I have never "adjusted " the head for an overbore on a non race engine and I have not had a problem. However, you should use the proper head gasket as they do come in a couple of slightly different sizes based on the amount of overbore. Overbore will also effect the compression so be sure you are still within the spec that you want it to be.

  6. #6
    She likes the bike. But the ski gets her wet!!!! xlint89's Avatar
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    You should be able to get away without boring the head up to .5mm or so.

    Anything over that I would think the head needs to be addressed as the piston may start to make contact with the lip hanging over into the combustion chamber.

    As Hayabusa said, the larger bore with stock size head will also raise compression. So you need to check squish and compression after assembly to make sure you're not going to have detonation issues.

    1.75mm OS would DEFINATELY need to be bored to size

  7. #7
    Canadian Beaver Inspector jkindt's Avatar
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    So...boring the 750 jugs out to 71.5mm (1.75mm over), will require head work. Is this a standard machine shop job or do I need to have them done by one of our well known pro's? What would happen if I just used 780 heads on the bored out 750 jugs? Then the head is only 0.20mm over what the stock 780 piston diameter is, that should work shouldn't it? What's the difference in the volume of a 750 head compared to a 780 head? Will the compression go up or down?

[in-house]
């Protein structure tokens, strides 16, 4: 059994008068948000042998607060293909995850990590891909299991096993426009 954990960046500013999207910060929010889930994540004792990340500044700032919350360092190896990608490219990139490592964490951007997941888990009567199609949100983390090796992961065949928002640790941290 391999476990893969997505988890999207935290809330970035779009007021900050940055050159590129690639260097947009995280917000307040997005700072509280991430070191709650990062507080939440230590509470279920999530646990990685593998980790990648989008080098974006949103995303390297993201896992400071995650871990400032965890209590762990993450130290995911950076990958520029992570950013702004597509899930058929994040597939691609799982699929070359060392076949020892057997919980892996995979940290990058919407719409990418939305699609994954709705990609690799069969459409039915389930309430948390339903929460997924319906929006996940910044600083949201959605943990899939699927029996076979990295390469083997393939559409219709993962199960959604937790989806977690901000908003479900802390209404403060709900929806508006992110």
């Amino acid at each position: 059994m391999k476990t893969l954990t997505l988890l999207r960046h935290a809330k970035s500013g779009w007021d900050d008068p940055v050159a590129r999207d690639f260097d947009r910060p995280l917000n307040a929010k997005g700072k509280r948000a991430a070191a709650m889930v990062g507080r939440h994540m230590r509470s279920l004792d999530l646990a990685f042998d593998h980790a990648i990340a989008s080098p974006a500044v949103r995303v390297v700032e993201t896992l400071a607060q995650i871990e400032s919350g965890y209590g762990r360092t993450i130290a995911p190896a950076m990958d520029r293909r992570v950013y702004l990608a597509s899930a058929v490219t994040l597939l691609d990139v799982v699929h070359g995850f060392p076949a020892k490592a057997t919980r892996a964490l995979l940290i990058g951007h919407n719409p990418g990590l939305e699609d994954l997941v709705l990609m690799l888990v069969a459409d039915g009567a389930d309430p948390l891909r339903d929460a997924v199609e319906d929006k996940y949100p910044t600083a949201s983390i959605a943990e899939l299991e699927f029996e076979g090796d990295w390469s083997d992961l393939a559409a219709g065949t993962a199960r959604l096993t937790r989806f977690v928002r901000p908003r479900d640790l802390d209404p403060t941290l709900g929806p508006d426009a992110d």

8. #8
    She likes the bike. But the ski gets her wet!!!! xlint89's Avatar
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    Maintaining the angle of the squish band, and enlarging the head bore shouldn't be too difficult for a regular machine shop.

    Now the questions are:

    Will that be too much of a squish band?

    What's the compression going to be with the stock sized head volume and larger bore?

    These 2 Q's I think would be left for the pro shops.


    The 780 heads was really good thinking on your part. However, the 780 bolt pattern is ever so slightly larger than the 650 or 750. You can hog the holes out a bit to make it fit, but I'd have to wonder how well the seal will hold. (it may actually work)

    Things I do know:

    The 780 has less squish clearance machined into the head vs. the 750. DEFINATELY needs to be checked. Ideal squish would be between 50-55 thousandths.

    750 head volume is 30.3cc

    780 head volume is 28.5cc

    So, a 780 head would be a good contender for a 71.5mm 750 engine.

    Squish clearance and the head sealing would be the only possible issues I see with that set up.

  9. #9
    Canadian Beaver Inspector jkindt's Avatar
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    Guess I have some calculations to figure out. Good thing I paid attention in math class!
    Last edited by jkindt; 11-06-2009 at 04:53 PM. Reason: Spelling

  10. #10
    Canadian Beaver Inspector jkindt's Avatar
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    Has anyone actually tried fitting the 780 heads on a 750 cylinder? From what I understand, the squish zone clearance can be adjusted with different head gaskets, as long as it is not too far out. The compression ratio would be a concern, and that would require modifying the center area of the head, correct?